This Article argues for a proportional First Amendment approach to compelled speech jurisprudence. It discusses the evolution of doctrine and how it led to recent opinions finding unconstitutional consumer protection, health disclosure, and collective bargaining statutes. In place of the currently formalistic approach, the Article argues for a transparent balancing of interests to avoid litigants’ opportunistic reliance on categorical First Amendment doctrines. Missing from the recent decisions that relied on the compelled speech doctrine is any systematic or contextual weighing of private and public concerns about disclosure regulations. The Roberts Court has been rather formalistic and categorical in its compelled speech decisions. It relied on the doctrine to find unconstitutional regulations on credit card surcharges, prescription privacy, collective bargaining, and health notices.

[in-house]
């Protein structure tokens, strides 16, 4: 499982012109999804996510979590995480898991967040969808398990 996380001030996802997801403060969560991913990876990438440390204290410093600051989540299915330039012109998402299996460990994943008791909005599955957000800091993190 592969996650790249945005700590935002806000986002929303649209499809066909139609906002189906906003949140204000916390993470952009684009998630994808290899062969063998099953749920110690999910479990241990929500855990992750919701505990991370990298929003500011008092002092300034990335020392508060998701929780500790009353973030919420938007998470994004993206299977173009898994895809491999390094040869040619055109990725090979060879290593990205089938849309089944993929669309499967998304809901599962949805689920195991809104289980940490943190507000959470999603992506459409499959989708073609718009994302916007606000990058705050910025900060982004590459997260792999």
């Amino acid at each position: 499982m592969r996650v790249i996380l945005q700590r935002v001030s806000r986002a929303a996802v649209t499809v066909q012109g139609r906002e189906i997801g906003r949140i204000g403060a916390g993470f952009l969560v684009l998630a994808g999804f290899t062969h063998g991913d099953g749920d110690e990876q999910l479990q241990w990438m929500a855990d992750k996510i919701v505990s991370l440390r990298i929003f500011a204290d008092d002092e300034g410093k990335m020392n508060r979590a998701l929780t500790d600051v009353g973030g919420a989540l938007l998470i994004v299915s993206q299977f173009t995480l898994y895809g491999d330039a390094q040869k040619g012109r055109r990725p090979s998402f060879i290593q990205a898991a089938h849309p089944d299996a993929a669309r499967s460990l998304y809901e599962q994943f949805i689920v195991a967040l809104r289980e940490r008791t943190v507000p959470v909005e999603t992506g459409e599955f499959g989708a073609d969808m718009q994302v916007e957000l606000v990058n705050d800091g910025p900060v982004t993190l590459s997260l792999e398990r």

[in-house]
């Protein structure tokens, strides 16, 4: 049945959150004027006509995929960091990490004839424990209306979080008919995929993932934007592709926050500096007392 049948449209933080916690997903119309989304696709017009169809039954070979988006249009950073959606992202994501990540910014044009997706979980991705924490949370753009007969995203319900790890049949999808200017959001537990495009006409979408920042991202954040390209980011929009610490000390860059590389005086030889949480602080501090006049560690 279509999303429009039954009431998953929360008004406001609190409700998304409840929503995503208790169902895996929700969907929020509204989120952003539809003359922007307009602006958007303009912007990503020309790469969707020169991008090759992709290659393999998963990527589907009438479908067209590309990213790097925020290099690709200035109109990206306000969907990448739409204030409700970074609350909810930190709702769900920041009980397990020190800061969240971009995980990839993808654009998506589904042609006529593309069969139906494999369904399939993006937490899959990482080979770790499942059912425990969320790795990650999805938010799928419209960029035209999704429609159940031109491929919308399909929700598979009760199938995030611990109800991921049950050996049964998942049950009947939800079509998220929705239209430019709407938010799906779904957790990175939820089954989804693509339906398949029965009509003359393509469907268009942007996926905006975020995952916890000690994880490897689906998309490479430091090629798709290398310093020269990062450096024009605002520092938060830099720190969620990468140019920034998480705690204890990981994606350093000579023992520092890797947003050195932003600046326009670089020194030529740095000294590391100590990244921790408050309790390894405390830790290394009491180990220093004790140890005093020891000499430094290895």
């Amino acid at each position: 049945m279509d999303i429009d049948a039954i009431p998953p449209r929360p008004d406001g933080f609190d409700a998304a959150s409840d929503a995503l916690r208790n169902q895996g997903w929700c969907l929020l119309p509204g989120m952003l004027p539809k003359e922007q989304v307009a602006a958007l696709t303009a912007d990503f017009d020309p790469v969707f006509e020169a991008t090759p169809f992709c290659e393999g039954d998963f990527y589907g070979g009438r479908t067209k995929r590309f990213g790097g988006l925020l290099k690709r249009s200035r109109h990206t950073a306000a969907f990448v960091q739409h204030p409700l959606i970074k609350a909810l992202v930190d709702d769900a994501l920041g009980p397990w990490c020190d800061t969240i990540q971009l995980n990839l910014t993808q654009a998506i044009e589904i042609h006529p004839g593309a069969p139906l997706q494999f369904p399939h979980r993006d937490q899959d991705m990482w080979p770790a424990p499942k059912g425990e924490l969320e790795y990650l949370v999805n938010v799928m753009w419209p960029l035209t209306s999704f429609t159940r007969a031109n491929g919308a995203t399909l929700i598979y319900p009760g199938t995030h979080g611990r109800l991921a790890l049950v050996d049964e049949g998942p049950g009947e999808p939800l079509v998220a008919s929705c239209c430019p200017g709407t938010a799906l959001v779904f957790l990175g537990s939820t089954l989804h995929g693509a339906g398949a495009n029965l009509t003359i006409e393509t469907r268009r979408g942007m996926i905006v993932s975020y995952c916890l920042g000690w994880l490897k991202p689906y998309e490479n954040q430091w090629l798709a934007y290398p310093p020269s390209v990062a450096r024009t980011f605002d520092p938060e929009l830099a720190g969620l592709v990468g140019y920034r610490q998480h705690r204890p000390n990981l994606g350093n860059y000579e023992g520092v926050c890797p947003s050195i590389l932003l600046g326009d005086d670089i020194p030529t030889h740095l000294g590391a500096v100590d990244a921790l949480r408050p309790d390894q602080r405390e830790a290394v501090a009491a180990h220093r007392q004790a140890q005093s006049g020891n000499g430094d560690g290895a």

Greater context in judicial reasoning would better balance competing interests and First Amendment values. The compelled speech doctrine should be rethought with an eye to greater contextual clarity. This can be effectively captured through means/ends analysis rather than categorical and often inconsistent judicial veto of federal and state legislation.
Alexander Tsesis, Compelled Speech and Proportionality, 97 IND. L.J. 811 (2022).